61 awesome unisex baby names
As you prepare for the arrival of your little one, you'll have to select a baby name along with all those tiny baby clothes. Unisex baby names — ones that work well for a boy or girl — are a great option for parents who don't want to find out the sex until the birth but don't want to wait until the last minute to choose a name. Others choose a unisex name for the sound or the meaning. Regardless, parents selecting a unisex name are making a trendy decision.
This style of names has exploded in popularity in recent years. Meagan Tulip, a blogger at Tulip Names, believes that this uptick in unisex name popularity is because "modern parents are looking for new and innovative names" and because of a more engaged conversation about gender in our society.
Sophie Kihm, who writes about names for Nameberry, says unisex names reflect our times: "As gender roles are becoming less pronounced in society, unisex names are gaining in popularity. Just as women can now be doctors and CEOs and men can be teachers and stay-at-home dads, so can we name our daughters Cameron and Sailor and our sons Skylar and Quinn."
Plus, Kihm says, "Unisex names are the stylistic antithesis of other popular names right now."
So, parents who want to rebel against the Alexandrias, Gabriellas, Sophias and Amelias cropping up these days might see unisex names as a breath of fresh air.
Unisex names draw inspiration from many sources. Some, like Britton, Dakota and London, are pulled from locations. Others, such as Addison, Cameron, Kennedy and Marlowe, began as surnames. Still others pull their origins from nature, as River, Skye, Robin and Winter do. Many on the list started as definitive male names (Kelly, Dylan) or female names (Emery, Evelyn) before making their way into the gender neutral middle ground.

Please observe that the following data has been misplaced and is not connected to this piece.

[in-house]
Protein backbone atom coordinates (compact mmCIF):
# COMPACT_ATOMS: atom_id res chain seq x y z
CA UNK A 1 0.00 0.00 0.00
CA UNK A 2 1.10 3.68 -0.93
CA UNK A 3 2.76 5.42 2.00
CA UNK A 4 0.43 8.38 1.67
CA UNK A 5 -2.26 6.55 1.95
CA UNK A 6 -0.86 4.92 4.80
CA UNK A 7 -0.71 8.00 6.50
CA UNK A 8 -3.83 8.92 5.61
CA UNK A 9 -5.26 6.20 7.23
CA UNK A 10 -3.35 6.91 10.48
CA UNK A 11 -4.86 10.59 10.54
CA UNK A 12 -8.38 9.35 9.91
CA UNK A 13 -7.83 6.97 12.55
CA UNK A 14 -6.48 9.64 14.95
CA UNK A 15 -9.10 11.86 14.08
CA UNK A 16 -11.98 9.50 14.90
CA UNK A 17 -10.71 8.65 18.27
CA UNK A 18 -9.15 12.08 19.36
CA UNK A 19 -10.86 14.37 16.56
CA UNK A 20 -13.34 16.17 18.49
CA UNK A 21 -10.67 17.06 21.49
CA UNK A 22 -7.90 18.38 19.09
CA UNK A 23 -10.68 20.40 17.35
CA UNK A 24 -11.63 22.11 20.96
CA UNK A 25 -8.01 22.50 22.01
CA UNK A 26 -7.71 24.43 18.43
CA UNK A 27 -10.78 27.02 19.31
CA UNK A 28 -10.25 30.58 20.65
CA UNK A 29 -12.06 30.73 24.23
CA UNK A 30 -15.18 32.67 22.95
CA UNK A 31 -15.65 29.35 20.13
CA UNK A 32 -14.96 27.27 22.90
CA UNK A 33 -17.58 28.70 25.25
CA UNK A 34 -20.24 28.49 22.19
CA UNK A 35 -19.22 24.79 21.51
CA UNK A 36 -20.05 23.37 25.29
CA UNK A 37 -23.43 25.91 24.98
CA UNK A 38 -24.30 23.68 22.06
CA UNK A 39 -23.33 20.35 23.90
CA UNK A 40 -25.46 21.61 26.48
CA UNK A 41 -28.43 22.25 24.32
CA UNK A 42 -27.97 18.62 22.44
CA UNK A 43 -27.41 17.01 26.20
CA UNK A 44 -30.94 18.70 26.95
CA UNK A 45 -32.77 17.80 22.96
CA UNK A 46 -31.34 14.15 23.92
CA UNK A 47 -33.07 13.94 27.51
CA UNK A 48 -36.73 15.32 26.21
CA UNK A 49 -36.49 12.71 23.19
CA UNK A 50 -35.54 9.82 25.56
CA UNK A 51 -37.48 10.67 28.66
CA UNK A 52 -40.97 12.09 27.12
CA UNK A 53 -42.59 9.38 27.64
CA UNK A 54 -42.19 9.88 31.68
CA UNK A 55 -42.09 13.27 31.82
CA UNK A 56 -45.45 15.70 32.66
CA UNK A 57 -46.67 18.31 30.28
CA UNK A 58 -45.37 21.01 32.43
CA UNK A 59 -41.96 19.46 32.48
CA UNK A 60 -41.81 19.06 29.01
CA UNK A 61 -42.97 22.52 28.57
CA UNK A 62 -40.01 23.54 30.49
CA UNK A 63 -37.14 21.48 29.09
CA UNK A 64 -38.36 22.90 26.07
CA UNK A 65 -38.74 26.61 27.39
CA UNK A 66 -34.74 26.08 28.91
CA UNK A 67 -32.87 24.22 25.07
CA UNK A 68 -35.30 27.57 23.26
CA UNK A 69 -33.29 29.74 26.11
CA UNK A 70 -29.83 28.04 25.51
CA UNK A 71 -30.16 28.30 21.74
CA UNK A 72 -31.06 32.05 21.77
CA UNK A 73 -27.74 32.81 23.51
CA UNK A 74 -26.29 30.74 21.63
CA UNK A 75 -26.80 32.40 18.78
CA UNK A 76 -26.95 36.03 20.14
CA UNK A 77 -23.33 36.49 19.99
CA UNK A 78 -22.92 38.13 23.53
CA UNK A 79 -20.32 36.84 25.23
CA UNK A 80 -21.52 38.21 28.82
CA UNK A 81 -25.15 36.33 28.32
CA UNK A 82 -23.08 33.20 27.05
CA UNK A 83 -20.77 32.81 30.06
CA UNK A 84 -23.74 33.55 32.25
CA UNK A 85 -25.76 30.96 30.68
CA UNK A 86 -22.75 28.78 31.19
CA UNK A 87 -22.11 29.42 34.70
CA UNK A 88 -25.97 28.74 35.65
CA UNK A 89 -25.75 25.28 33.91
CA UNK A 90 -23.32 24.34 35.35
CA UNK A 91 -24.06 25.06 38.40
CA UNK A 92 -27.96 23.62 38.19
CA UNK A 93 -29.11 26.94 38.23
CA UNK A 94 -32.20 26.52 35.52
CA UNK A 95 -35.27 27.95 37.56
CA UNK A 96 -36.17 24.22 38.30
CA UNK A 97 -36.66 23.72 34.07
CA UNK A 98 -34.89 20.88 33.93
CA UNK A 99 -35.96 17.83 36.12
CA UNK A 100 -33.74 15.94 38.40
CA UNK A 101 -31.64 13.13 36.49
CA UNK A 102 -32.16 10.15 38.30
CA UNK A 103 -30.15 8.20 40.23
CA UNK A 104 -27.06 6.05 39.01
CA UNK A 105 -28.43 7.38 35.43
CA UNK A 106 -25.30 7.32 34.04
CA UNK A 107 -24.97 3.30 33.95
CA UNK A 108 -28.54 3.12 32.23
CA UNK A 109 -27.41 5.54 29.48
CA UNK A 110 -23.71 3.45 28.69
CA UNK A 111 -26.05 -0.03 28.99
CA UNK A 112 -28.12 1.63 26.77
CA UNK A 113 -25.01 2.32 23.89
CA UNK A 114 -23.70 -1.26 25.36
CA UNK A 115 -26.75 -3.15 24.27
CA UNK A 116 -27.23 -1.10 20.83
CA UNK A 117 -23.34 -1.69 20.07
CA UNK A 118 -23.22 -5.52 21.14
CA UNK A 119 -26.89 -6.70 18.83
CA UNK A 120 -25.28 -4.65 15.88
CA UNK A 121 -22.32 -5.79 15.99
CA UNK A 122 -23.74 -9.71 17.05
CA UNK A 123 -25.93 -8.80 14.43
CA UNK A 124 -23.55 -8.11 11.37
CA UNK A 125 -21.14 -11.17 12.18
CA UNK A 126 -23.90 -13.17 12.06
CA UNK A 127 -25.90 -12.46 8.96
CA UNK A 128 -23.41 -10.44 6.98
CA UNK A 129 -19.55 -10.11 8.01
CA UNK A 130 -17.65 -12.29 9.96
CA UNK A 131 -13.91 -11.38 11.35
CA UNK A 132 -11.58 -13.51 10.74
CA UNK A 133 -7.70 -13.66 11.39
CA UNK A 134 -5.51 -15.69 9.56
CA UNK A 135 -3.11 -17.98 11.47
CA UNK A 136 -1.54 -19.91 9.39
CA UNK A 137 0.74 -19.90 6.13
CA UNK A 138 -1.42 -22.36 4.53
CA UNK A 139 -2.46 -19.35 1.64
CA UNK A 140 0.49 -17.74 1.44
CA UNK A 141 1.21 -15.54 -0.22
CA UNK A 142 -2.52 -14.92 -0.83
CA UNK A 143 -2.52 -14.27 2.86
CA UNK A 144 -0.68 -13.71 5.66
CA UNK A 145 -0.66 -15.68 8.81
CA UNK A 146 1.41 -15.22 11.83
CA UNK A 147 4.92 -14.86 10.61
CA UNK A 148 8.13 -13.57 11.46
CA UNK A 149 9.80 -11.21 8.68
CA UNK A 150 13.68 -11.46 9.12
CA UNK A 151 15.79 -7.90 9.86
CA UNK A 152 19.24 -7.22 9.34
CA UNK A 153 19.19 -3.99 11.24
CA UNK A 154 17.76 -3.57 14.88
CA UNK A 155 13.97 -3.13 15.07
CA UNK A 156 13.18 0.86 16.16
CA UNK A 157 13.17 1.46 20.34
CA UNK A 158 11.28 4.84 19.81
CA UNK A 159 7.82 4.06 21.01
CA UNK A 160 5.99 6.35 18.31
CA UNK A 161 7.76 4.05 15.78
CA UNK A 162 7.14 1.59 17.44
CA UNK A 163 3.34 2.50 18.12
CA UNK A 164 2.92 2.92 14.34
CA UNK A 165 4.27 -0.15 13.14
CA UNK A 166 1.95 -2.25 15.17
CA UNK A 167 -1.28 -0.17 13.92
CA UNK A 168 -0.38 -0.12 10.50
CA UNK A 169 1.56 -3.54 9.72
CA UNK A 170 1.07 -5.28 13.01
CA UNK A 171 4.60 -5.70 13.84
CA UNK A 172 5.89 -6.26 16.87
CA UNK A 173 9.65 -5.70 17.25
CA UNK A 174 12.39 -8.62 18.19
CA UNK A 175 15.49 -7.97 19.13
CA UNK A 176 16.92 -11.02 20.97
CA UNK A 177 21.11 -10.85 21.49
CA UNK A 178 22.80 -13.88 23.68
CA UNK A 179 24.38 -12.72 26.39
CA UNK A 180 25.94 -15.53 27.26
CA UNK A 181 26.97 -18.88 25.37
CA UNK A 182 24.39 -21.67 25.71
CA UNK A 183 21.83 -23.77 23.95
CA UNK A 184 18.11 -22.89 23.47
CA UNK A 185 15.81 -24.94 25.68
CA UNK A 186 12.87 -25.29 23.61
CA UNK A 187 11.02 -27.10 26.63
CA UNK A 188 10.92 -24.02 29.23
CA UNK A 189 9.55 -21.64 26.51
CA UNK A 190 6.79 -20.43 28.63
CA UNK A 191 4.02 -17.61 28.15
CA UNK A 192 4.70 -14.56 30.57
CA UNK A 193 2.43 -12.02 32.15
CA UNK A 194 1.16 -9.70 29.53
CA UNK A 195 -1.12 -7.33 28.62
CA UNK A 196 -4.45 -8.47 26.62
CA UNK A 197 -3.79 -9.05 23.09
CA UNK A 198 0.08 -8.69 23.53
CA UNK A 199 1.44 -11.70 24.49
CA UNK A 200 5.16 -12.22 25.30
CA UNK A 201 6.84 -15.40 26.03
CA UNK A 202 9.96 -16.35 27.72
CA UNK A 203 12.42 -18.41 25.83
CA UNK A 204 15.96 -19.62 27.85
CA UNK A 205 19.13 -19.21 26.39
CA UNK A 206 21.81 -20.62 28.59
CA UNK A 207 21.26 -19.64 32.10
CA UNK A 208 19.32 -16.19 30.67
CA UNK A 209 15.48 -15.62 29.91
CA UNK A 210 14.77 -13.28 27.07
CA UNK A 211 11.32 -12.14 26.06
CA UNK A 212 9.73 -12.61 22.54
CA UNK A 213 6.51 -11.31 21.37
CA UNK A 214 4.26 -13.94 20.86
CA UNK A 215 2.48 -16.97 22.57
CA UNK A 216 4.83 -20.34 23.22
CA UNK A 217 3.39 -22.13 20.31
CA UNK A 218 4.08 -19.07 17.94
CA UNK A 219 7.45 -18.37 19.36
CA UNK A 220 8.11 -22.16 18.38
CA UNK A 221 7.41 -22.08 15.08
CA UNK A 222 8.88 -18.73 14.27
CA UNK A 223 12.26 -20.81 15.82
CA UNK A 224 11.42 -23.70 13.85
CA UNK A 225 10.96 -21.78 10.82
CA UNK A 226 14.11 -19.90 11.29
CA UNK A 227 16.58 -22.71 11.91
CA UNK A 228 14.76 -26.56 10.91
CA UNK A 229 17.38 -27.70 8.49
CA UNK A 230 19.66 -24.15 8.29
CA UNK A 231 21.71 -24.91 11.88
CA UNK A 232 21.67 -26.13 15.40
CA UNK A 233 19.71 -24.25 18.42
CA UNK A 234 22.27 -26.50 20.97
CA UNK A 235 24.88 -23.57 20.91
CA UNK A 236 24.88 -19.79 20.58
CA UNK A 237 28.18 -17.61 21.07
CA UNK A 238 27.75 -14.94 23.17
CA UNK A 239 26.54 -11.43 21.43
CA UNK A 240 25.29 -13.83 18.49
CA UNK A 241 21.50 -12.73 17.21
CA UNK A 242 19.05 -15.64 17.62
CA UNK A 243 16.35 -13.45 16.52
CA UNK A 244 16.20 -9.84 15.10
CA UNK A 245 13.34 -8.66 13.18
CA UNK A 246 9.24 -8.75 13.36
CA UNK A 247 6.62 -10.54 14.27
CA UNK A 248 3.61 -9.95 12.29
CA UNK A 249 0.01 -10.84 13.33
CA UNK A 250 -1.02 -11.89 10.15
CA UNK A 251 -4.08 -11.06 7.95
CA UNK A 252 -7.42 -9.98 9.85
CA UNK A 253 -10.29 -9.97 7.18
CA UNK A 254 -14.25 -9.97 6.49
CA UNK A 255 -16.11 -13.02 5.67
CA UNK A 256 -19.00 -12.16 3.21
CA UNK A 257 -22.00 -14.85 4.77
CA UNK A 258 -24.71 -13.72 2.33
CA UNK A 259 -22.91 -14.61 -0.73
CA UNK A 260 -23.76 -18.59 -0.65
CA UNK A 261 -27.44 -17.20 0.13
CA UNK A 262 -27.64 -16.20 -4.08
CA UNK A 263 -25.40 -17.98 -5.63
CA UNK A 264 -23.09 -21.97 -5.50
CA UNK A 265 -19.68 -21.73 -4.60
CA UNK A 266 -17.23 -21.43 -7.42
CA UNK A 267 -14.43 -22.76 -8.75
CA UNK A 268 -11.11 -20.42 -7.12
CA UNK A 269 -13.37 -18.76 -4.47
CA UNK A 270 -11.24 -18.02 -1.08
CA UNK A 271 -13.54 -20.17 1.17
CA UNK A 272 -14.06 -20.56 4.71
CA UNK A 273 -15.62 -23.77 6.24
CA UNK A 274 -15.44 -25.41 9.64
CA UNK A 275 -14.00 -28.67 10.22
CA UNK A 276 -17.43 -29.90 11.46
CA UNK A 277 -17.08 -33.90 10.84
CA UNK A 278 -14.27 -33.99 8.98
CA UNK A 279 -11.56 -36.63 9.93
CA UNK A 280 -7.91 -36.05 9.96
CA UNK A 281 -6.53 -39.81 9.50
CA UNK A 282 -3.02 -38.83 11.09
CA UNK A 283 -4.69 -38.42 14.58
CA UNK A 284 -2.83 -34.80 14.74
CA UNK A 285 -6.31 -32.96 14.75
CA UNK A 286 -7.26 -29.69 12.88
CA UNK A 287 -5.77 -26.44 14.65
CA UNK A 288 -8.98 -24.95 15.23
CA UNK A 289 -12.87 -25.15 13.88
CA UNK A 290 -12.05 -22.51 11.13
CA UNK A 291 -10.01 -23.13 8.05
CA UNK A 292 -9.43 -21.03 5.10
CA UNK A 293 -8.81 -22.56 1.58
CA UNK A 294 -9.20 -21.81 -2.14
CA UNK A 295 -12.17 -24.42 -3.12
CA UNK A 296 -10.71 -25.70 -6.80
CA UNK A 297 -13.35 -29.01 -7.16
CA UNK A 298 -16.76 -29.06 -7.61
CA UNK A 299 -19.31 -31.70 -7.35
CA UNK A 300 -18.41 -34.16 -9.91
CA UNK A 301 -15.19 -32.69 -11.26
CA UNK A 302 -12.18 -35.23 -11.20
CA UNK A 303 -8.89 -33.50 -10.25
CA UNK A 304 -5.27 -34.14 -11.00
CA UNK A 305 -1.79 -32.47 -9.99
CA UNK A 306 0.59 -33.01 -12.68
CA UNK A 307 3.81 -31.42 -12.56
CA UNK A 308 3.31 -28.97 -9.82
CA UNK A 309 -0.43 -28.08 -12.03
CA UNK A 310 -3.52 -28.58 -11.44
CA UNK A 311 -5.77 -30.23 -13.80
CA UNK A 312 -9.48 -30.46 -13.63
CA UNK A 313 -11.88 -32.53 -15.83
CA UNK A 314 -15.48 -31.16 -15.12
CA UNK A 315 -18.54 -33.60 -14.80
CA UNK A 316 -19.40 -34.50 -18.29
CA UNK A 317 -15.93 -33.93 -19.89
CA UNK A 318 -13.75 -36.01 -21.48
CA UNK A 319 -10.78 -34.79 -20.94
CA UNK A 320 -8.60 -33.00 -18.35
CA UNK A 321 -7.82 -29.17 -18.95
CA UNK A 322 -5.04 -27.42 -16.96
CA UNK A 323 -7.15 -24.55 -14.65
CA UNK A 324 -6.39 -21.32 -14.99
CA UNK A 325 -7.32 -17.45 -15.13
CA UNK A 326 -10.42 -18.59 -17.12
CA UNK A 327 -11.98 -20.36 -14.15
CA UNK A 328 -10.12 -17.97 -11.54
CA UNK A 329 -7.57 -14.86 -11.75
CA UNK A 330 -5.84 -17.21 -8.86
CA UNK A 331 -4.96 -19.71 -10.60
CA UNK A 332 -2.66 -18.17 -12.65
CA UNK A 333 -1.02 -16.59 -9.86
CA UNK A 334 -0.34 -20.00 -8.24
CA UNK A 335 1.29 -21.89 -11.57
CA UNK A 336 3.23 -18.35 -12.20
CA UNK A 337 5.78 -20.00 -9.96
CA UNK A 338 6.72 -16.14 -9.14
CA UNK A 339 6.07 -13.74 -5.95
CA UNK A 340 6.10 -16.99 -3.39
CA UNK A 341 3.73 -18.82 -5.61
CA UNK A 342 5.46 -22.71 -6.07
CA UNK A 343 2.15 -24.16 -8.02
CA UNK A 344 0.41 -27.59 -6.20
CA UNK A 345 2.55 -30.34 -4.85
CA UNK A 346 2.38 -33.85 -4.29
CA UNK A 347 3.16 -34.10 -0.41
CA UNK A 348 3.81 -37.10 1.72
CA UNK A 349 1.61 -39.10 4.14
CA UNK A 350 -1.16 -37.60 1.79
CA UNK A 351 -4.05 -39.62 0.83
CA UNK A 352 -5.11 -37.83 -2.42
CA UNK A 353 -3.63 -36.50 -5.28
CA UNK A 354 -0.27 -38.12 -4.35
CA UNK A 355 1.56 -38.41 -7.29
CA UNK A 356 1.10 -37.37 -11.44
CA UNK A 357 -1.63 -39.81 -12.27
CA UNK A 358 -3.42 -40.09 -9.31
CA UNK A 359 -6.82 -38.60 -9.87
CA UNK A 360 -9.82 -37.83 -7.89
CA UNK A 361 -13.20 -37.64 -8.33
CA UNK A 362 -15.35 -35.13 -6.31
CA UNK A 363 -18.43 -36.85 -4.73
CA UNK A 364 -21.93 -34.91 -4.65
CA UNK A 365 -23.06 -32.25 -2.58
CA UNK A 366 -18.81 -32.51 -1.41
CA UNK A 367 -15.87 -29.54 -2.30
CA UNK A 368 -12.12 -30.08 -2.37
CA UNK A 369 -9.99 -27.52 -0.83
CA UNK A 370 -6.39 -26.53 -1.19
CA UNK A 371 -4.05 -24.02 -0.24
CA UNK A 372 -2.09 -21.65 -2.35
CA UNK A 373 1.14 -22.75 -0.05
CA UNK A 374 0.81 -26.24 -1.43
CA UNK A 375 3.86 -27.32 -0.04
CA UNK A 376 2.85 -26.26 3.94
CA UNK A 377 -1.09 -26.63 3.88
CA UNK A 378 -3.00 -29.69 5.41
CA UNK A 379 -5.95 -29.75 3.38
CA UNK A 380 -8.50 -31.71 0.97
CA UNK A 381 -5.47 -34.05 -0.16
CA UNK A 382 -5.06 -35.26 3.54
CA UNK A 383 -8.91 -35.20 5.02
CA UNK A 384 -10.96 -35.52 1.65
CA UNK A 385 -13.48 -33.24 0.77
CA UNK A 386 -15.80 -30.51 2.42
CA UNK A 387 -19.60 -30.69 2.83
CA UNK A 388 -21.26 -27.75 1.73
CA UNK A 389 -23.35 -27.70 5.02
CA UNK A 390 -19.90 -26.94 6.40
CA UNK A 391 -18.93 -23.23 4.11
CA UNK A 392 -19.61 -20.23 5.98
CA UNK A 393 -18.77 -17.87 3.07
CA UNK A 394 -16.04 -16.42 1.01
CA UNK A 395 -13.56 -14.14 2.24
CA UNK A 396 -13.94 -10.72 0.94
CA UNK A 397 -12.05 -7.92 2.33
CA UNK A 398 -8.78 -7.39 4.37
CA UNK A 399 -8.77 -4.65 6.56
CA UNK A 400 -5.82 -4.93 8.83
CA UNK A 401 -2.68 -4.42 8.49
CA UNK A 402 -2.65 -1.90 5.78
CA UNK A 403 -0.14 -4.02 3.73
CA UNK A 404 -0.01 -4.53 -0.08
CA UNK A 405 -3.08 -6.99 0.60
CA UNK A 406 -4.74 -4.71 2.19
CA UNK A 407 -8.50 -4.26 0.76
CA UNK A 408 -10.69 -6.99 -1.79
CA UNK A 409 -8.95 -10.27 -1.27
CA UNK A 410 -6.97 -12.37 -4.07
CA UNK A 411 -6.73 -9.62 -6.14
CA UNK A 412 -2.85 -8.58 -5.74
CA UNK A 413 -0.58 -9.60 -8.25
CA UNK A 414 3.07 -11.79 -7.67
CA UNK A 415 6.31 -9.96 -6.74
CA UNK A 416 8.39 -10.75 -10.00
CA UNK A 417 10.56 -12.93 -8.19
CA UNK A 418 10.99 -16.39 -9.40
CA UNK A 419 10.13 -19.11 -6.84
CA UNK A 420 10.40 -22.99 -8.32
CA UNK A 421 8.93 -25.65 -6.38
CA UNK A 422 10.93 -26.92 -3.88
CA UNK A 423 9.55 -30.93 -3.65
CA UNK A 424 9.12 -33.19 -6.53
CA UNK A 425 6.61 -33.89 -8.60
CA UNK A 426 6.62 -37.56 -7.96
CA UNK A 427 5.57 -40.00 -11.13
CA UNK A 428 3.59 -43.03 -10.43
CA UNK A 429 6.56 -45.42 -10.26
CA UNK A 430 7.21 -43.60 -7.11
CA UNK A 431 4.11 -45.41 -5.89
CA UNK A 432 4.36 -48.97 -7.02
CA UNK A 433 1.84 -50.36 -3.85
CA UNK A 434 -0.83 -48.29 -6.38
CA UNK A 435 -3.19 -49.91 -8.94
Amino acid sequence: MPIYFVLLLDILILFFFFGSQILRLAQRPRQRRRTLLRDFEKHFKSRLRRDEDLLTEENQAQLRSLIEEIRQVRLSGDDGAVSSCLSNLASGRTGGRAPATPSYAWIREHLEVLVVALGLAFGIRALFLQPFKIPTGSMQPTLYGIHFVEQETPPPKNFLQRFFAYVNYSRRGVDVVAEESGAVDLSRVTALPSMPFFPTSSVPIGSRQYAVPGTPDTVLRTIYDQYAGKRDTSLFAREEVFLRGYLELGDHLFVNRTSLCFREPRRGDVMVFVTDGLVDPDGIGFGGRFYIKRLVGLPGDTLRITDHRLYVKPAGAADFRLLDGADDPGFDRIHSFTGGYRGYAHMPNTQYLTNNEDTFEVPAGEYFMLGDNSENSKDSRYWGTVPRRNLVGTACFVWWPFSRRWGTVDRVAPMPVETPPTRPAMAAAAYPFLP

Here's a list of unisex baby names that are currently charting in popularity for both boys and girls:
- Marlow/ Marlowe
So, how do you know when you've found the perfect name for your child? "Ask yourself, 'Is the name that you're considering a name you or your partner would like to be named?'" advises Tulip. "I love a lot of names, but I wouldn't necessarily like them for myself. Chances are," she says, "if the name suits you or your partner, it will suit your little one."
Kihm reminds parents who are drawn to unisex names that there is still a learning curve for some people. "People look to the baby's name to get clues about the gender, and with unisex names, this can get confusing," Kihm says. "Certain names are more associated with one gender over the other. Name your daughter Taylor, and most people will assume she's a girl. Name your daughter Abbott, and she could get confused for a boy. Of course, none of this matters if you don't mind correcting people."
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